He is nobody’s fool, and he understands the argument articulated in my book Soft Despotism, Democracy’s Drift as well as I do, if not better. He comes from Canada; he has lived in Great Britain. He has witnessed the collapse of civic spirit elsewhere, and he recognizes what are the consequences of a wholesale abandonment of the spirit of self-reliance. After all, one can be a citizen only if one enters the public arena on one’s own two feet. Local self-government, where Alexis de Tocqueville’s Americans were trained in citizenship, is now just another beggar lining up with a tin cup in search of federal largesse. Civic associations are now for the most part lobbying operations with their own tin cups. Americans are losing the capacity to join together with their neighbors to do themselves the things that need doing. As I argued in a piece posted almost a year ago on the occasion of the 150th anniversary of Tocqueville’s death, we have become increasingly European in our outlook and conduct. We have contracted what I call in my book “The French Disease.”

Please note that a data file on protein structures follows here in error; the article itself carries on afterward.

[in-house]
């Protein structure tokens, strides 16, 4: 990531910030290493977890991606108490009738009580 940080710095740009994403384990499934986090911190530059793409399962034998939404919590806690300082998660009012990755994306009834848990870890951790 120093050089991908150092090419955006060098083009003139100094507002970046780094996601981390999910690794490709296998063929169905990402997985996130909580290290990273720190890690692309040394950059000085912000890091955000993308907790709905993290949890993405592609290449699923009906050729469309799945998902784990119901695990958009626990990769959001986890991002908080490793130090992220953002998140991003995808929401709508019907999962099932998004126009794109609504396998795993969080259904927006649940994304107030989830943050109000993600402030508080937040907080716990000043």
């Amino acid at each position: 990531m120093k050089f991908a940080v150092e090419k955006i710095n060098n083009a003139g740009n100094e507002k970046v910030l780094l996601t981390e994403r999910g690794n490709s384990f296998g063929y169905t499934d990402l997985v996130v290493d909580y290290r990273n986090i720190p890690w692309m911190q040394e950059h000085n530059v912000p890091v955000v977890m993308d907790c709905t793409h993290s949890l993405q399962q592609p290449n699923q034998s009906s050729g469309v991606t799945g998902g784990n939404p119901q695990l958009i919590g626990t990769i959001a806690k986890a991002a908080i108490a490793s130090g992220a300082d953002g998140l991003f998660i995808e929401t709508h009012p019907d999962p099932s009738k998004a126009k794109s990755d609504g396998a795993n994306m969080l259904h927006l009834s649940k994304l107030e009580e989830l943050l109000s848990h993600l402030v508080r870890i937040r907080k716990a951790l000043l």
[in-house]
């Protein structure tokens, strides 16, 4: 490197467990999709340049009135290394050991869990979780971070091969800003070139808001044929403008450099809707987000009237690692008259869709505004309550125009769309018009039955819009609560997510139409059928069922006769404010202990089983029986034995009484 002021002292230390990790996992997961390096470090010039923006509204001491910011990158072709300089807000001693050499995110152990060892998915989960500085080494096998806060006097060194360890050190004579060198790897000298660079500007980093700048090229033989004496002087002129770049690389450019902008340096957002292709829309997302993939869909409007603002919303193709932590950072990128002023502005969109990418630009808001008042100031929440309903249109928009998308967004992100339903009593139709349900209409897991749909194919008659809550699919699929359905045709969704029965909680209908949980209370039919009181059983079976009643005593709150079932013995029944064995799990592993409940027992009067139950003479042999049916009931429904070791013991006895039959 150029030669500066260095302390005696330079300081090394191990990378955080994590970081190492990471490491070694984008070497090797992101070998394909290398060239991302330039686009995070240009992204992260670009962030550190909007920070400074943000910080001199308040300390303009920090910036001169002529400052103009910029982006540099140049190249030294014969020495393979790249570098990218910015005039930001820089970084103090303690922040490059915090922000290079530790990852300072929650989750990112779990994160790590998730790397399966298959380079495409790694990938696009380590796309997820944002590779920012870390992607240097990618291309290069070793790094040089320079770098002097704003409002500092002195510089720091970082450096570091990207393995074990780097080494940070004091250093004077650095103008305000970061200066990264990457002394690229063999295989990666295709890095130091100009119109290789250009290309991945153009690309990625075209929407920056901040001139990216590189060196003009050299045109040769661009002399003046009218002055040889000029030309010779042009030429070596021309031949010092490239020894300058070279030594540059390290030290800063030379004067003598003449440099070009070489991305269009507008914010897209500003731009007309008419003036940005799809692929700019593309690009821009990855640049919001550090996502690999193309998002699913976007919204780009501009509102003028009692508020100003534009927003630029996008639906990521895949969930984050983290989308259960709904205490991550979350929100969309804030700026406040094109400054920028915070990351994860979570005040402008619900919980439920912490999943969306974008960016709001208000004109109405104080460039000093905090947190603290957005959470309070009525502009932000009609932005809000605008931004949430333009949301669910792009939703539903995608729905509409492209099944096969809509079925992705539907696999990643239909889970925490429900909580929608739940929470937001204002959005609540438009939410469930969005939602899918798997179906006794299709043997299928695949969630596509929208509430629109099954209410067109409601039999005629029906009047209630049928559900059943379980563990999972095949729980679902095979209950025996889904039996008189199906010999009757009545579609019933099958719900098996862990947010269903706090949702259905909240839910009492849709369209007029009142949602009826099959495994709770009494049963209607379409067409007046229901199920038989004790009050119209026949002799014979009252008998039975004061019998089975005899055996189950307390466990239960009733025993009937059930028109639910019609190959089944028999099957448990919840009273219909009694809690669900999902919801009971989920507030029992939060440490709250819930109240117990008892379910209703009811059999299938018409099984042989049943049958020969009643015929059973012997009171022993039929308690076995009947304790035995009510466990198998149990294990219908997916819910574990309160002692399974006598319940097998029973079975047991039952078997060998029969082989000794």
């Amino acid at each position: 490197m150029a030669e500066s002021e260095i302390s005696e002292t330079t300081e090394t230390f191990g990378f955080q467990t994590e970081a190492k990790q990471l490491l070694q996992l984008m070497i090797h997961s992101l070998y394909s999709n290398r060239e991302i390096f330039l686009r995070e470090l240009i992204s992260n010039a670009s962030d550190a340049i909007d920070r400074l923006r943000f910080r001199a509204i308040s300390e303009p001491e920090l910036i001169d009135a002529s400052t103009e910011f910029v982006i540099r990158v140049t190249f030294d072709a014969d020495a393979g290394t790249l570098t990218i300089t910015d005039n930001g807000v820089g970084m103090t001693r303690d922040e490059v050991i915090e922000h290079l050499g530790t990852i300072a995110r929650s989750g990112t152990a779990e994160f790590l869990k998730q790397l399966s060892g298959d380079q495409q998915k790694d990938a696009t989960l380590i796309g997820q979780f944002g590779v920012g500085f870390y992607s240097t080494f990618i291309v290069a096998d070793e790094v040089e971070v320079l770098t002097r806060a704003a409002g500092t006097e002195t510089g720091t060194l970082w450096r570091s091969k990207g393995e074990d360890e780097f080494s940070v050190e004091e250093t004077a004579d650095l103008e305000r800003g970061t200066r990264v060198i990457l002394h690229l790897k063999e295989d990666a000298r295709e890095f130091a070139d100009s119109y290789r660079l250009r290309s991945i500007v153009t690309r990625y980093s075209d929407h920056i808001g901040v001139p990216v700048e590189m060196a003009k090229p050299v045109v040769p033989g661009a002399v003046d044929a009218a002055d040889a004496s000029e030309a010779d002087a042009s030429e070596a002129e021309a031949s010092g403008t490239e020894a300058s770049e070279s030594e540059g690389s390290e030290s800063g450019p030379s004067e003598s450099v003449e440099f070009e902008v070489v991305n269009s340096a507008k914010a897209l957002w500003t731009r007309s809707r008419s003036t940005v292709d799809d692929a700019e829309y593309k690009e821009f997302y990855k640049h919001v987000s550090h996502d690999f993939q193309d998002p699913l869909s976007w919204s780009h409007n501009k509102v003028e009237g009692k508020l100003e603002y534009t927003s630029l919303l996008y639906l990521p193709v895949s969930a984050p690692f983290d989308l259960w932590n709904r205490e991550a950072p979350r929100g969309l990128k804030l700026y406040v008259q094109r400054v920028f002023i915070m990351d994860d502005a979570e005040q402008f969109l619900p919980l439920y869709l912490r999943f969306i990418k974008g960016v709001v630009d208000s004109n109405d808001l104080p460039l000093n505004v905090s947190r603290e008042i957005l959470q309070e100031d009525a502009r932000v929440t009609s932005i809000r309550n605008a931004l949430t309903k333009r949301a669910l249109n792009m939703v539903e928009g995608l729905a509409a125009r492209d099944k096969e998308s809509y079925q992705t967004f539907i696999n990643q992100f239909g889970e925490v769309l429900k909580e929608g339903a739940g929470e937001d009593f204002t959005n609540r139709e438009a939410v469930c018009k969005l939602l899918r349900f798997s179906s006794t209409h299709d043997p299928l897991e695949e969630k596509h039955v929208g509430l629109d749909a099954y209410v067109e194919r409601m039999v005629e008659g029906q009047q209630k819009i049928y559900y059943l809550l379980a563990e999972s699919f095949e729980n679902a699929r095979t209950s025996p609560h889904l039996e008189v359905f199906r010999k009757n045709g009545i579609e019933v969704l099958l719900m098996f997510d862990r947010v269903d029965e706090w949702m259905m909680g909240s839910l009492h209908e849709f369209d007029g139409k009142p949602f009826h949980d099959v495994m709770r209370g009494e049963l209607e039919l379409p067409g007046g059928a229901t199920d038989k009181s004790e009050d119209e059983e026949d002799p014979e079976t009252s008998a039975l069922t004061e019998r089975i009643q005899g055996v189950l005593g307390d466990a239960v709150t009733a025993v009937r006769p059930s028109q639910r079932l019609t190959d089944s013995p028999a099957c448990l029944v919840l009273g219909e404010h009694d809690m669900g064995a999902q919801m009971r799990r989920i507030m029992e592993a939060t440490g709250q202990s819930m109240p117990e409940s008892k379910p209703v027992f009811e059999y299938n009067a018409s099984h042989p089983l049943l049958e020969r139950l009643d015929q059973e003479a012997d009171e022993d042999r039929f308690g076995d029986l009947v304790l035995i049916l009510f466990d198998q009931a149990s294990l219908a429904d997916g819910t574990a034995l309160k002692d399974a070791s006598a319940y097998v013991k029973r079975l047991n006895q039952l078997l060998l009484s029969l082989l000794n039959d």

Here is the warning that Congressman Paul Ryan issued in a speech delivered in Oklahoma City on 31 March:
…In 2004, 20 percent of US households were getting about 75 percent of their income from the federal government.
In other words, one out of five families in America is already government dependent. Another 20 percent were receiving almost 40 percent of their income from federal programs, so another one in five has become government reliant for their livelihood.
All told, 60 percent – three out of five households in America – were receiving more government benefits and services (in dollar value) than they were paying back in taxes.
On the face of it, as Mark intimates in the last of his posts cited above, the task of restoring limited government is insuperable.
Perhaps it is. But I think the contrary. My reasons are simple. The administrative state, as we know it, grew for the most part gradually and unobtrusively. Yes, Franklin Delano Roosevelt gave it a mighty push, but he did so in a time in which the majority of Americans were desperate. Yes, Lyndon Baines Johnson gave it another mighty push, but he had the advantage that the opposition was divided and disheartened. This is not the case now. Barack Obama has torn the mask off. We can now see the tyrannical ambition at the heart of the progressive impulse. Moreover, thanks to the Tea-Party Movement, fear of which caused the Republican Party to grow a spine, Barack Obama now faces a united opposition; and, in opposing his healthcare initiative, the Republicans have articulated an argument that is both true and cogent — that there is no way to pay for a massive, new entitlement program on this scale without crippling the American economy.